When it comes to Twitter, Phil is constantly sharing others’ good ideas in order to provide value to his audience of 14,000 followers.

4. You have at least one big idea that you offer the world, that is free

Listen to Conversations with Phil, his podcast. Phil has new episodes numerous times per month, with tremendous interviews where he really digs in with his guests. He shows up regularly, with insightful questions and good guests.

5. You are known for a distinctive service that also provides value, which is not free

In your case, maybe it’s an online course you teach, or an email series, that’s separate from the free content you provide through your company.

In Phil’s case, he’s very well known for simply adding value to peoples’ day through social channels. It just so happens that’s what he teaches salespeople and others to be. So that’s fortunate. He models exactly what he teaches, but if you want to learn the concrete how-tos, sign up for one of his training classes on how he uses Twitter or LinkedIn, or other social tools.

Here’s an example of Phil in action on Twitter:

6. You have a personality that is clear, beyond the company you work for

Proof is in the pudding on this one. Phil has been Phil to me for over 10 years. He only recently started Vengreso. he could have started Phil Gerbyshak Social Selling and many would follow and contract with him all the same.

7. You have a thoughtful manner in which you ‘funnel’ your audience into followers and, later, customers

The best way to see this in action is to simply follow Phil or interact with him. There’s never a hard sell. He practices what he preaches.

8. You show up consistently and consciously

Phil more than delivers here, as you can tell just from me singing his praises. But the consciously part can be found in posts like this

If there are others you respect who seem to have their own personal brand, like Phil, run them through my eight-point checklist to see how they measure up. I’d also love to hear who you have in mind in the comments.

Then, give some thought to what you can do to put your own brand into motion. But first read this post and this one.

Digital Magazine Icon

Grow Your Small Business

Learn from the example of experts. Build an unstoppable personal brand no matter what industry you’re in.

No spam, ever. But you can unsubscribe any time.

Marketing with Bots: The Pros & The Cons

If you’re the least bit techie, you’ve heard of companies successfully marketing with bots. If you’re a more ‘analog’ small business owner, though, maybe not so much. But some are saying they’re the future of both lead generation through your website as well as customer service, so I want to share with you my greatest

Keep Reading...

CEOs with Personal Websites: 5 Examples to Follow

Most CEOs and small business owners don’t have personal websites. And yet, there are numerous examples of forward-thinking business leaders who have turned their own personal brands into business builders, starting with a personal website, but extending to other platforms from there. In many cases, people have used their personal website as an online resume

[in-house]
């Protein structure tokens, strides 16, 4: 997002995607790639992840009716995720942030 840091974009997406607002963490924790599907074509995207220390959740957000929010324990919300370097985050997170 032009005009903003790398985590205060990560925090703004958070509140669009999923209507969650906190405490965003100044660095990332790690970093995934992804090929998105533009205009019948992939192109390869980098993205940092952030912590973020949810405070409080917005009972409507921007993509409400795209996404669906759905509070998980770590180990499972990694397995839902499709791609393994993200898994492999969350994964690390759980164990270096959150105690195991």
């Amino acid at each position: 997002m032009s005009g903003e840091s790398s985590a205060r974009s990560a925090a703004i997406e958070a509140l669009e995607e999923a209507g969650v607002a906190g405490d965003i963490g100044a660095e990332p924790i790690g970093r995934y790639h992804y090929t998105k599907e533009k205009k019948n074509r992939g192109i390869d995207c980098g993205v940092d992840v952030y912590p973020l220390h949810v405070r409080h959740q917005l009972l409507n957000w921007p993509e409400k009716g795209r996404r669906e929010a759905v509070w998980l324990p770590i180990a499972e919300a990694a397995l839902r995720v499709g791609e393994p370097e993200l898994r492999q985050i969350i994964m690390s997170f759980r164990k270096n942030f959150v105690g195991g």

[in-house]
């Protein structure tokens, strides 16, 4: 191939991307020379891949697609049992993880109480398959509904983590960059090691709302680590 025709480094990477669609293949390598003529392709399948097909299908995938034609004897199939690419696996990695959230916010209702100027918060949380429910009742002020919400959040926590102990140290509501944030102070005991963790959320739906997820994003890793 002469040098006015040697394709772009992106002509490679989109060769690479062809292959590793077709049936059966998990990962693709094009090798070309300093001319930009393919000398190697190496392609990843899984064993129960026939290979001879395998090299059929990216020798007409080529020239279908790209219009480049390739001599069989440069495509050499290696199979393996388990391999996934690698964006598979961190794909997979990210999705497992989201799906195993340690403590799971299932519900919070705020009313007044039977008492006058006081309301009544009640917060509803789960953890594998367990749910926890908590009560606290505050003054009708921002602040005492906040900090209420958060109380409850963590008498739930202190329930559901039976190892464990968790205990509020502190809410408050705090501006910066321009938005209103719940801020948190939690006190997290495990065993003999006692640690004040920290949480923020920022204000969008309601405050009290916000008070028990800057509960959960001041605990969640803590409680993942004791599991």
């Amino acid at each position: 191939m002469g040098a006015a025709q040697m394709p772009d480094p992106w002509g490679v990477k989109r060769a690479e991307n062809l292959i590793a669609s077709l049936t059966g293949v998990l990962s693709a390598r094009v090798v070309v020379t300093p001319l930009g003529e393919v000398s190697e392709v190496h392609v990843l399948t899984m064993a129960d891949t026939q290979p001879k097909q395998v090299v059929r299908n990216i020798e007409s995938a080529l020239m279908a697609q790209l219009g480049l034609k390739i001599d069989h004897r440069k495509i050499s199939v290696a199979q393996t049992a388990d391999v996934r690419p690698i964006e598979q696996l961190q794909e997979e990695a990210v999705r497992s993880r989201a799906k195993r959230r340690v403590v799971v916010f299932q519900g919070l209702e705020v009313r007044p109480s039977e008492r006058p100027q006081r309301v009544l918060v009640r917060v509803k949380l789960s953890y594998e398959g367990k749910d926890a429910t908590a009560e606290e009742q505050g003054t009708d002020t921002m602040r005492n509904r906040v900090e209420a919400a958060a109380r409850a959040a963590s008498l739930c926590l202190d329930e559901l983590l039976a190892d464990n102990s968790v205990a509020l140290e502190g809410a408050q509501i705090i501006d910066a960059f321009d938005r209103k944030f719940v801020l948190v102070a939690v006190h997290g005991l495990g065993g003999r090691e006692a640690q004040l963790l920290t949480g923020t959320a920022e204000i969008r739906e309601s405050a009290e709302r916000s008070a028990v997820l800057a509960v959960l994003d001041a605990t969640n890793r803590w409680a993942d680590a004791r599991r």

Keep Reading...

The Personal Brand of Joseph Ranseth, Vine Strategy

Today I take a look at the personal brand of Joseph Ranseth. I’ve done this now with Joseph, Rebekah Radice, and Phil Gerbyshak. And there are more to come. It’s a pretty fascinating thing to analyze—how a leader makes use of their personal brand to further the growth of their company. I call this building

Keep Reading...

Kill the Personal Website? No Way

Should you kill your personal website? Rachel Kaser of The Next Web answers this question with a yes, then gives the worst possible explanation as to the reasons why she answered that way, including convoluting the reasons why she issued her proclamation to kill the personal website in the first place. It makes no sense.

Keep Reading...

Finding New Revenue Streams for Your Small Business

First, a confession for anyone following. Technically I’m on day #29. I’ve missed two days recently. My Write Every Day Project now has a couple holes in it.) My schedule was impossible to put the finishing touches on a post this past weekend. Yesterday, I updated a feature on my website that threw me for

Keep Reading...

Are You the Face of Your Business?

This is a question for all the solopreneur and microbusiness owners out there. Those of you who may have a company that goes by a different name than your own, but have either no additional employees or only a few: Are you the face of your business? Your OWN business?  I’m running across countless microbusiness

Keep Reading...

3 thoughts on “The Personal Brand of Phil Gerbyshak, Vengreso”

  1. Phil rocks. Love this piece and it’s thoughtful approach to personal branding. The fact that we constantly learn from each other, beyond what we expected, is in itself a powerful lesson on branding. The best brands do this consistently.

  2. I LOVE Phil with my whole HEART!
    He is Smart!
    He is Kind!
    He is Fair!
    He is an Encourager!
    He is in the know and shares his gift to make his friends and fellow business leaders shine!
    Patricia Rossi

Leave a Comment